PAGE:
Holding on is an original painting, a part of the series of the same name. The first painting is here, My Invisible Heart.
Mixed Media (acrylic, mica, beeswax) on canvas
“Trying to learn how to paint again, well, it is not like riding a bike.”
I used to paint all the time. I used to work with watercolors and acrylics mostly, years ago, but this was all before I drifted into the realm of sculpture and art work in three dimensions, and all the things I knew how to do just faded away. Trying to learn how to paint again, well, it is not like riding a bike. There are so many bad paintings behind me. Sometimes I can see where I’ve gotten better, sometimes I cannot, mostly it is very slow progress. A lot of paint, painting, frustration, and complaining about all three.
Back in April I had asked for canvas for my birthday… 5, in fact, so that I could start a series that I’ve been thinking about. Most of my paintings/drawings/whatever live inside my head. I paint to get these images out of my head… so a lot of times you will see the same girl/pose/theme to my work because I just can’t get the image out of my head.
I’ve spent every day drawing or painting something, anything to let this idea live. A lot of time, this is all I do. I paint, working towards the goal of five pieces, or I work on a paper mache piece, or I work on a gourd piece. I do art. It is not always pretty. Scratch that. Mostly, it is not pretty. Mostly, it is not what I had envisioned in my head. And then I get annoyed. (I’m sure this happens/ has happened to every other artist, ever, in the history of artists.)
“I can’t be happy unless I’m painting.”
See, usually I feel like I paint because I have to. Not because anyone is making me, but because I can’t be happy unless I’m painting. There’s a lot of other junk involved in that, but mostly I am not happy with my day if I haven’t painted. Is this a creative energy, or spirit… a muse? Is this just an urge? A passion, an obsession? I don’t have these answers, I just paint because I have to paint, and I wish I had the words to express that better but I think in paintings and speak with paintings.
I wanted the five paintings to be exercises in style, technique, and simplicity. I was trying to find my style again, the essence of who I am, stylistically, as a painter, as an artist. For this series, I knew I wanted a central female figure, with her hands in different poses. I knew I wanted it to be a simple five-piece series focusing on the execution, the procedure, the method and manner of laying down paint with brush. I want to find MY way, My style, and the only way to do that is paint paint paint. But, man do I ever get frustrated with myself. (I can certainly whine a lot about it as well.) I get so annoyed when things aren’t happening the way I wanted them to, the way I had planned, the way I see them in my head. I get to a point where I hate painting. Those are bad days.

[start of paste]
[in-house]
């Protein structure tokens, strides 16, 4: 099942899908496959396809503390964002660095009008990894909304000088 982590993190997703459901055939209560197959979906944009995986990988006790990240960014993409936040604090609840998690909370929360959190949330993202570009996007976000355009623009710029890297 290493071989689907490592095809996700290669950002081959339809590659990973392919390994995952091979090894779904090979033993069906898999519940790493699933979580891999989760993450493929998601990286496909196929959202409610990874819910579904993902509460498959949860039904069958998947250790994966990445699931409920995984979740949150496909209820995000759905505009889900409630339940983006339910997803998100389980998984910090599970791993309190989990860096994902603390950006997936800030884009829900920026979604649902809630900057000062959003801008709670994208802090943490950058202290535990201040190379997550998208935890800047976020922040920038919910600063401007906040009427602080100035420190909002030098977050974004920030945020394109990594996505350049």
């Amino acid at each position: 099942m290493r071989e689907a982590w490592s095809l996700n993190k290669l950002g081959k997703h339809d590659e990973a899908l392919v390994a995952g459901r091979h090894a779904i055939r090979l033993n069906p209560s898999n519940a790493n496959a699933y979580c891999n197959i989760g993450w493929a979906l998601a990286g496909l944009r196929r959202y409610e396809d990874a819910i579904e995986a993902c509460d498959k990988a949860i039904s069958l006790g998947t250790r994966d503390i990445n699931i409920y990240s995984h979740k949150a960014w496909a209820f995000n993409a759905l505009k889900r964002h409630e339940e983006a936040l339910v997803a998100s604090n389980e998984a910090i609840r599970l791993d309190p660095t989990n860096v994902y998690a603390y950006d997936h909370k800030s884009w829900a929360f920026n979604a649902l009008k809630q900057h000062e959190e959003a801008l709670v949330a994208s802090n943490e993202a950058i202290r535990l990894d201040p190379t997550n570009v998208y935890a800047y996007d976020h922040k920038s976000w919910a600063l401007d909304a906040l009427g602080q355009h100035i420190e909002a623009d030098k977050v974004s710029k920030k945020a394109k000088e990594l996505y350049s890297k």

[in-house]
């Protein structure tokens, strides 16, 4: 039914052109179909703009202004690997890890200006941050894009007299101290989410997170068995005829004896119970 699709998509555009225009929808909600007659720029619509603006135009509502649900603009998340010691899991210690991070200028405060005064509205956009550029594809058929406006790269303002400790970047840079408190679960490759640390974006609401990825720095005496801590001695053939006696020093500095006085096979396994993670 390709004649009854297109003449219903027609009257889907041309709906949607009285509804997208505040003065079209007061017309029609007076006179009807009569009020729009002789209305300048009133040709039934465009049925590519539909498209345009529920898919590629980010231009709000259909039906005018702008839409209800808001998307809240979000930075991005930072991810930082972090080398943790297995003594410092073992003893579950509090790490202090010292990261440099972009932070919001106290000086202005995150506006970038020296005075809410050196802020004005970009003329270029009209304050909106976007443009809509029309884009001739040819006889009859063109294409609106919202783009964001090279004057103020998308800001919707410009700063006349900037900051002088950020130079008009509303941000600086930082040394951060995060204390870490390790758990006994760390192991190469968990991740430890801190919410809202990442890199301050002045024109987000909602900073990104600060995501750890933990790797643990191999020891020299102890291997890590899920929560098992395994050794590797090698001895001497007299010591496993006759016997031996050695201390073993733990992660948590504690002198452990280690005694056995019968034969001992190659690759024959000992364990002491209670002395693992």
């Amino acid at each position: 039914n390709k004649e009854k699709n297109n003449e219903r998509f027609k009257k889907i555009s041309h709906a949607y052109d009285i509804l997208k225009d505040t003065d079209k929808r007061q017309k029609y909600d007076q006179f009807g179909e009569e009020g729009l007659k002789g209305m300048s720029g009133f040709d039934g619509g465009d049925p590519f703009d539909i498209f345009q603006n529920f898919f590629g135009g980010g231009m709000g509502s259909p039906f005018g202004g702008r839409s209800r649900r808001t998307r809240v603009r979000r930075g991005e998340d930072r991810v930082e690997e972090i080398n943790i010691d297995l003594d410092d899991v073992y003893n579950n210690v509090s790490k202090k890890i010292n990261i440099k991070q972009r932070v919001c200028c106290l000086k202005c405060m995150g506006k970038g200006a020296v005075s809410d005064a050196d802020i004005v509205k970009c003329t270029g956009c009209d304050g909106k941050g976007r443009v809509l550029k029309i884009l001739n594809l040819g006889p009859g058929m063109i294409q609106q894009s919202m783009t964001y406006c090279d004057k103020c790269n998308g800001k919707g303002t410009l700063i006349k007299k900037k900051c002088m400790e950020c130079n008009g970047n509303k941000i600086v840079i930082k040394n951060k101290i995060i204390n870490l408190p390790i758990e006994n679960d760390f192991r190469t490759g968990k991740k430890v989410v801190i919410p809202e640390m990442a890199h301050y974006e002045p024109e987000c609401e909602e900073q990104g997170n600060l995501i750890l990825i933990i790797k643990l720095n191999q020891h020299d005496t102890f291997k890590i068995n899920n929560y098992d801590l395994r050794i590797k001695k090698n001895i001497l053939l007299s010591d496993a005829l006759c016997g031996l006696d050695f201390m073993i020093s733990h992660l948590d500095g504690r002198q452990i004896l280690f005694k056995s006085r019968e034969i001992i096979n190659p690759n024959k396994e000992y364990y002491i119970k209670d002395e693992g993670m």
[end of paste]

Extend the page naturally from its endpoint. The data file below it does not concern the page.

I research art every day; painting techniques, styles, media, substrates. Delving into everything from outsider folk art, altered mixed media pieces, old masters, and a lot of dolls/figurative sculpture. It isn’t that I want to completely separate myself from the artist that works in 3-d, it is that I wanted to become a better painter. (I’m sure this will help me make better sculptures, as well.) There is so much clutter in my brain with all these other things I’ve been looking at and concentrating on. Then I want to add something else to my paintings, or change something, or do something completely different. I have to talk myself down from these places and really focus on painting this series, because I think, “Wouldn’t it be cool to learn how to do embroidery/paper cuts/ mache technique/ soldering…”
When I was painting this piece, it was all about the series, which exists in my head as, “Holding On and Letting Go.” It was also about quieting the clutter and anxiety and focusing on painting. It was about style, and technique, and simplicity. Somehow in all the painting I was doing, it really turned into a piece about contrasts. I decided only to use two colors to paint the figure, burnt sienna and a portrait pink, to limit myself, to see if I could successfully paint a person in only two colors. I love to use saturated bright colors, especially in my 3-d work, in this painting I limited those colors and that application to the background. The contrast of busy background / static figure, cool colors / warm, shimmery / flat, vibrant / dull, etc… all came together in little decisions, without planning. (I’m sure that my struggles with painting are a bit to blame for the direction this painting took, odd how things like that manifest themselves while I’m not really aware of what is happening.)
I believe she looks calm and a bit contemplative.
Painting is getting easier and feeling more satisfying.